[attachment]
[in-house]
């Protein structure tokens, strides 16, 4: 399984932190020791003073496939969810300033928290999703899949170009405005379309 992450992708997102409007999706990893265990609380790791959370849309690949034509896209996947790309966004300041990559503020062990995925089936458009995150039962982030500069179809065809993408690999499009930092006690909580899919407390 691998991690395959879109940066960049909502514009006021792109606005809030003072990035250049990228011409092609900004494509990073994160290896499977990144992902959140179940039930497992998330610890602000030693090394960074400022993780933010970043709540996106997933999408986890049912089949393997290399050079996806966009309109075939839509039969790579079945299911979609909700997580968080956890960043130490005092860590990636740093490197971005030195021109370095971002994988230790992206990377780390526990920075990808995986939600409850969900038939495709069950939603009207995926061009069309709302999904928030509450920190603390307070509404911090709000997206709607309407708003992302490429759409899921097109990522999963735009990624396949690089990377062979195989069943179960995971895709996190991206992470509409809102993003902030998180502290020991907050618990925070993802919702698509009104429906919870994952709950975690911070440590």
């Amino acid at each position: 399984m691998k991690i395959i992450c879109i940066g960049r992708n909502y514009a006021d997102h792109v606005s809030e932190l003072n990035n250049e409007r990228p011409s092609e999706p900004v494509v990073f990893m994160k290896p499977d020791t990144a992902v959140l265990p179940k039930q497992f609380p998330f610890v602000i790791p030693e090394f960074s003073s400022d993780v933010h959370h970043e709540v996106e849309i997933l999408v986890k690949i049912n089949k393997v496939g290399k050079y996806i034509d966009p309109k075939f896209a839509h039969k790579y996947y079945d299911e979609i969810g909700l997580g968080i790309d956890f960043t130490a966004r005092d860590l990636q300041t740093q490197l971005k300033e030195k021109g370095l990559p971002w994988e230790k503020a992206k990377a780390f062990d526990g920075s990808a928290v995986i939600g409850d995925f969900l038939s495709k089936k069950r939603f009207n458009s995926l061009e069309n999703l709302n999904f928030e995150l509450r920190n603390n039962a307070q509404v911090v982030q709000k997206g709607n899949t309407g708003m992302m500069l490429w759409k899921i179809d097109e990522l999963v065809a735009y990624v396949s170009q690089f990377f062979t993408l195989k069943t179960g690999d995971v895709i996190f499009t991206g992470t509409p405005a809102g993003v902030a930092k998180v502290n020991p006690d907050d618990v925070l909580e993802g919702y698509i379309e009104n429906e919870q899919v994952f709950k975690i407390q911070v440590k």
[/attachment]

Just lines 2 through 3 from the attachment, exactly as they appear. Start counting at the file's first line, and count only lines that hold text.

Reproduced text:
């Protein structure tokens, strides 16, 4: 399984932190020791003073496939969810300033928290999703899949170009405005379309 992450992708997102409007999706990893265990609380790791959370849309690949034509896209996947790309966004300041990559503020062990995925089936458009995150039962982030500069179809065809993408690999499009930092006690909580899919407390 691998991690395959879109940066960049909502514009006021792109606005809030003072990035250049990228011409092609900004494509990073994160290896499977990144992902959140179940039930497992998330610890602000030693090394960074400022993780933010970043709540996106997933999408986890049912089949393997290399050079996806966009309109075939839509039969790579079945299911979609909700997580968080956890960043130490005092860590990636740093490197971005030195021109370095971002994988230790992206990377780390526990920075990808995986939600409850969900038939495709069950939603009207995926061009069309709302999904928030509450920190603390307070509404911090709000997206709607309407708003992302490429759409899921097109990522999963735009990624396949690089990377062979195989069943179960995971895709996190991206992470509409809102993003902030998180502290020991907050618990925070993802919702698509009104429906919870994952709950975690911070440590």
């Amino acid at each position: 399984m691998k991690i395959i992450c879109i940066g960049r992708n909502y514009a006021d997102h792109v606005s809030e932190l003072n990035n250049e409007r990228p011409s092609e999706p900004v494509v990073f990893m994160k290896p499977d020791t990144a992902v959140l265990p179940k039930q497992f609380p998330f610890v602000i790791p030693e090394f960074s003073s400022d993780v933010h959370h970043e709540v996106e849309i997933l999408v986890k690949i049912n089949k393997v496939g290399k050079y996806i034509d966009p309109k075939f896209a839509h039969k790579y996947y079945d299911e979609i969810g909700l997580g968080i790309d956890f960043t130490a966004r005092d860590l990636q300041t740093q490197l971005k300033e030195k021109g370095l990559p971002w994988e230790k503020a992206k990377a780390f062990d526990g920075s990808a928290v995986i939600g409850d995925f969900l038939s495709k089936k069950r939603f009207n458009s995926l061009e069309n999703l709302n999904f928030e995150l509450r920190n603390n039962a307070q509404v911090v982030q709000k997206g709607n899949t309407g708003m992302m500069l490429w759409k899921i179809d097109e990522l999963v065809a735009y990624v396949s170009q690089f990377f062979t993408l195989k069943t179960g690999d995971v895709i996190f499009t991206g992470t509409p405005a809102g993003v902030a930092k998180v502290n020991p006690d907050d618990v925070l909580e993802g919702y698509i379309e009104n429906e919870q899919v994952f709950k975690i407390q911070v440590k």